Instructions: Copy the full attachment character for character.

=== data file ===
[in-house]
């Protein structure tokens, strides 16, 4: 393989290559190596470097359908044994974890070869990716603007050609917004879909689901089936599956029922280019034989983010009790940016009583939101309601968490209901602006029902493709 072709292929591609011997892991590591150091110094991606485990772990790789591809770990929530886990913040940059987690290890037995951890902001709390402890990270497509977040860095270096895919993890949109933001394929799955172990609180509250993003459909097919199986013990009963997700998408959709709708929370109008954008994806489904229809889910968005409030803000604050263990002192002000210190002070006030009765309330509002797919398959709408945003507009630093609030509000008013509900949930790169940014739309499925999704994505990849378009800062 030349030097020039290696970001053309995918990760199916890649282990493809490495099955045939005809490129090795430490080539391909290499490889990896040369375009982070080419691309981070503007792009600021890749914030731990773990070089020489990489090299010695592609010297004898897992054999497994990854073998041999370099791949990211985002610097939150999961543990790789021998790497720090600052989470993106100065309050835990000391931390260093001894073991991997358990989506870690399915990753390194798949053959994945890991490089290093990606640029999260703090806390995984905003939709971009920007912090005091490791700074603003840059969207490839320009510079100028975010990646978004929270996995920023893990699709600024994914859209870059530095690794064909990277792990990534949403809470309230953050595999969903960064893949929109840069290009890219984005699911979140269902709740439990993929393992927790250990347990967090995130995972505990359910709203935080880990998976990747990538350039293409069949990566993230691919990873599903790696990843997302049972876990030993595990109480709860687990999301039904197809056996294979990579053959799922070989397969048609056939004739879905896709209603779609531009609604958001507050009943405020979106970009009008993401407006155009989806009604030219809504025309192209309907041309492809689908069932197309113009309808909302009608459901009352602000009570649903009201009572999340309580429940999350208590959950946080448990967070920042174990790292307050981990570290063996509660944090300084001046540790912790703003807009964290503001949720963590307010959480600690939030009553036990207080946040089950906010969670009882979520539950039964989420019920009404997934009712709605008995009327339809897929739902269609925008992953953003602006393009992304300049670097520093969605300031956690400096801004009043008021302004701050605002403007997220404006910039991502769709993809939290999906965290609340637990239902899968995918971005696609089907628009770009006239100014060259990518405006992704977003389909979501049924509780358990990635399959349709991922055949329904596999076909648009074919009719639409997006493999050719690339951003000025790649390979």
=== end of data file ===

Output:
[in-house]
């Protein structure tokens, strides 16, 4: 393989290559190596470097359908044994974890070869990716603007050609917004879909689901089936599956029922280019034989983010009790940016009583939101309601968490209901602006029902493709 072709292929591609011997892991590591150091110094991606485990772990790789591809770990929530886990913040940059987690290890037995951890902001709390402890990270497509977040860095270096895919993890949109933001394929799955172990609180509250993003459909097919199986013990009963997700998408959709709708929370109008954008994806489904229809889910968005409030803000604050263990002192002000210190002070006030009765309330509002797919398959709408945003507009630093609030509000008013509900949930790169940014739309499925999704994505990849378009800062 030349030097020039290696970001053309995918990760199916890649282990493809490495099955045939005809490129090795430490080539391909290499490889990896040369375009982070080419691309981070503007792009600021890749914030731990773990070089020489990489090299010695592609010297004898897992054999497994990854073998041999370099791949990211985002610097939150999961543990790789021998790497720090600052989470993106100065309050835990000391931390260093001894073991991997358990989506870690399915990753390194798949053959994945890991490089290093990606640029999260703090806390995984905003939709971009920007912090005091490791700074603003840059969207490839320009510079100028975010990646978004929270996995920023893990699709600024994914859209870059530095690794064909990277792990990534949403809470309230953050595999969903960064893949929109840069290009890219984005699911979140269902709740439990993929393992927790250990347990967090995130995972505990359910709203935080880990998976990747990538350039293409069949990566993230691919990873599903790696990843997302049972876990030993595990109480709860687990999301039904197809056996294979990579053959799922070989397969048609056939004739879905896709209603779609531009609604958001507050009943405020979106970009009008993401407006155009989806009604030219809504025309192209309907041309492809689908069932197309113009309808909302009608459901009352602000009570649903009201009572999340309580429940999350208590959950946080448990967070920042174990790292307050981990570290063996509660944090300084001046540790912790703003807009964290503001949720963590307010959480600690939030009553036990207080946040089950906010969670009882979520539950039964989420019920009404997934009712709605008995009327339809897929739902269609925008992953953003602006393009992304300049670097520093969605300031956690400096801004009043008021302004701050605002403007997220404006910039991502769709993809939290999906965290609340637990239902899968995918971005696609089907628009770009006239100014060259990518405006992704977003389909979501049924509780358990990635399959349709991922055949329904596999076909648009074919009719639409997006493999050719690339951003000025790649390979």